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Certain over-the-counter products and home remedies, like using a heating pad, may help relieve pain associated with period cramps. Avoiding certain foods may also help.

1. Taking over-the-counter (OTC) medications

Nonsteroidal anti-inflammatory drugs (NSAIDs) are the primary over-the-counter (OTC) form of pain relief recommended for menstrual pain and heavy menstrual bleeding. NSAIDs include:

These drugs help lower your body’s production of prostaglandin. NSAIDs are not as effective as oral contraception at lowering prostaglandin, but they can help reduce pain.

2. Applying heat

Applying heat to your abdomen and lower back may relieve pain. A 2018 review of studies found that heat therapy (usually a heat patch or pack) was as effective at treating menstrual pain as NSAIDS. It also may cause fewer side effects. But the authors noted that more research is needed.

If you don’t have a hot water bottle or heating pad, take a warm bath or use a hot towel. Or, you can make your own heating pad:

  1. Cut and sew together two pieces of fabric, leaving a hole at the top.
  2. Fill with uncooked rice and sew up the hole.
  3. Microwave for a few minutes to the desired temperature. Don’t overheat!
  4. Let cool, if necessary. Or, wrap your homemade pad in a towel to reduce heat transfer. Reuse as necessary.

Consider visiting our resource page to find the best heating pads.

3. Massaging with essential oils

Massage therapy for about 20 minutes can help.

Massage therapy for menstruation involves pressing specific points while the therapist’s hands move around your abdomen, side, and back.

Adding essential oils for an aromatherapy style of massage may have additional benefits.

A 2018 review of studies found that massage therapy and aromatherapy can reduce menstrual pain. Some essential oils that may help include:

You should always dilute your essential oil with a carrier oil. Examples include vegetable or nut oils, such as grapeseed or sweet almond oil. A safe concentration is one drop of essential oil per teaspoon of carrier oil.

4. Having an orgasm

While there are no clinical studies on the direct effect of orgasms on menstrual cramps, science suggests it may help.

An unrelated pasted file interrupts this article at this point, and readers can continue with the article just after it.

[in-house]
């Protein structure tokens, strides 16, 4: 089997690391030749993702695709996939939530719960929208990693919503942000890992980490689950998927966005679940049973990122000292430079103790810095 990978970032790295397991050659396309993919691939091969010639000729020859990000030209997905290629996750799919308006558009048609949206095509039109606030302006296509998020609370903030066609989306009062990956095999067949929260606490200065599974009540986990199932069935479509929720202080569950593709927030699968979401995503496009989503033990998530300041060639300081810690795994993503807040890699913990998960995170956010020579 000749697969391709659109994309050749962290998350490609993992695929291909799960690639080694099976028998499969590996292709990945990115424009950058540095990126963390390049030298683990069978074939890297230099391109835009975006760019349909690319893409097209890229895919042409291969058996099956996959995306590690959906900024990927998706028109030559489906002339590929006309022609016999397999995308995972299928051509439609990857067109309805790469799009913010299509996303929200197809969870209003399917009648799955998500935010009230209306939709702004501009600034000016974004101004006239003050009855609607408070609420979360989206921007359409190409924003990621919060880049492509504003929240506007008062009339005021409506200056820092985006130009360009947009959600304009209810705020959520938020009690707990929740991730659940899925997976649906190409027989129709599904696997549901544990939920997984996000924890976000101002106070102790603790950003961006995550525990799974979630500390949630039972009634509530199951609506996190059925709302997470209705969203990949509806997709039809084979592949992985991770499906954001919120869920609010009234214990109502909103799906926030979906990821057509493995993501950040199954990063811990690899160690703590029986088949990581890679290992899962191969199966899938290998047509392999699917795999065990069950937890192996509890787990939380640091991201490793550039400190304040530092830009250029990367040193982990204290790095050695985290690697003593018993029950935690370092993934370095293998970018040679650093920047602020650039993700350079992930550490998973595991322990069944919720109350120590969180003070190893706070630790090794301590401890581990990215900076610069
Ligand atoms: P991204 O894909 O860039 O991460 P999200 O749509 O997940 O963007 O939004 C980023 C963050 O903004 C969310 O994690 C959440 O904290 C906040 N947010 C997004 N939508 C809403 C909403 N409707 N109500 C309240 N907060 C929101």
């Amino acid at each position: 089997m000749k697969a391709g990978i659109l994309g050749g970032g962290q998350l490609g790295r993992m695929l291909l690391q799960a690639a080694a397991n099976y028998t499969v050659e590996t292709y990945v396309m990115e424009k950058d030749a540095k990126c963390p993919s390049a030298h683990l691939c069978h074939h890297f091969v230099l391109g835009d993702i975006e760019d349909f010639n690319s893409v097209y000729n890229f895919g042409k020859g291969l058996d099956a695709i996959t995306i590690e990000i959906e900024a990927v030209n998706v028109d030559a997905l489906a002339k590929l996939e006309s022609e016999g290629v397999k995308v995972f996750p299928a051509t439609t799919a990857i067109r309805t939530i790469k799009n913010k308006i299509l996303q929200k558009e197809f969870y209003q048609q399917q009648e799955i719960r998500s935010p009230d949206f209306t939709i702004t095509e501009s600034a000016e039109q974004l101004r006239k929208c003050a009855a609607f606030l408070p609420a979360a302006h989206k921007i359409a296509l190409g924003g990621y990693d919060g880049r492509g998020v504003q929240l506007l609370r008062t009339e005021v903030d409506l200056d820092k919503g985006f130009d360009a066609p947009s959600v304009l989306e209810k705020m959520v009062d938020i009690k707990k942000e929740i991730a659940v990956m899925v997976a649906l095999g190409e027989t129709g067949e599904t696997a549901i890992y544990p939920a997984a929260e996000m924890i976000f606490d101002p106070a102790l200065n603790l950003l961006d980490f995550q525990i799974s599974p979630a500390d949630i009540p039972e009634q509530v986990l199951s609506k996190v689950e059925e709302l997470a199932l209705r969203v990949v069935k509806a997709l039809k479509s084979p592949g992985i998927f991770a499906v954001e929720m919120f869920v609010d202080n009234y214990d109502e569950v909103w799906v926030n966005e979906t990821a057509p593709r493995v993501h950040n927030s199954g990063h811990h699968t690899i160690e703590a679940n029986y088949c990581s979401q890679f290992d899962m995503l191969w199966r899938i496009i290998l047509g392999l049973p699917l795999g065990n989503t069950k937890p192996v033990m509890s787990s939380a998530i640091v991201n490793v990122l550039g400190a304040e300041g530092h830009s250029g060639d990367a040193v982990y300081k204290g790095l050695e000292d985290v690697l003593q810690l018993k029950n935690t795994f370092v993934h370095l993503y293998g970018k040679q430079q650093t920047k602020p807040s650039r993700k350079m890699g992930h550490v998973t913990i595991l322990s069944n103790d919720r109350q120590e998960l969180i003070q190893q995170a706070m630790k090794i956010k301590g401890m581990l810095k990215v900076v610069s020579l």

Vaginal orgasms involve your whole body, including your spinal cord, which signals the release of neurotransmitters. A vaginal orgasm can trigger your brain to release neurotransmitters such as endorphins and oxytocin. Endorphins can decrease pain perception.

Dr. Barry Komisaruk, a psychology professor at Rutgers University who studies the female orgasm, told the BBC in 2015, “Vaginal orgasms [are described] as being internal and involving the whole body; that’s probably because the nerves that carry sensations from the clitoris are different from the nerves from the vagina.”

Komisaruk’s 1985 study with Dr. Beverly Whipple was the first to find that vaginal self-stimulation doubled women’s tolerance for pain.

5. Avoiding certain foods

During menstruation, avoiding foods that cause bloating and water retention can help you. Some of the biggest culprits include:

Reducing or cutting out these foods can help alleviate cramps and decrease tension. Try soothing (caffeine-free) ginger or mint teas, or hot water flavored with lemon. If you need a sugar fix, consider snacking on fruits such as strawberries or raspberries.

6. Adding herbs to your diet

These herbal remedies contain anti-inflammatory and antispasmodic compounds that can reduce the muscle contractions and swelling associated with menstrual pain.

Herb or supplementDosageDoes it work?
chamomile teaSip two cups of tea per day a week before your period. You may benefit more if you drink it every month.A 2012 review of studies reports chamomile tea increases urinary levels of glycine, which helps relieve muscle spasms. Glycine also acts as a nerve relaxant.
fennel seedsWhen your period starts, take 30 mg of fennel extract four times a day for three days.A 2012 study looked at girls and women 15 to 24 years old. The group that took the extract reported feeling relief. The placebo group reported none.
cinnamonTake 840 mg of cinnamon capsules three times a day during the first three days of your period.In 2015, women who took cinnamon capsules in a study reported less bleeding, pain, nausea, and vomiting compared to the placebo group.
gingerTry grating a small piece of ginger into hot water for a warm cramp-relieving drink.One study of university students found that 250 mg of ginger powder four times a day for three days helped with pain relief. It also concluded ginger was as effective as ibuprofen.
French maritime pine bark extract (Pycnogenol)Take 60 mg of French maritime pine bark extract per day during your cycle. This can help with more moderate menstrual pain.A 2008 study found that women who took 60 mg of French maritime pine bark extract per day during their cycle reported less pain. According to the study, the benefits increase as you take the pill and continue even after you stop.
dillTry 1,000 mg of dill for five days, starting two days before your cycle.A 2014 study concluded 1,000 mg dill was as effective for easing menstrual cramps as mefenamic acid, an OTC drug for menstrual pain.

Relief for premenstrual syndrome (PMS) symptoms

Curcumin, a natural chemical in turmeric, may help with symptoms of PMS. A small 2022 study focused on women living with PMS and dysmenorrhea who took one capsule of curcumin for 7 days before their period and 3 days after.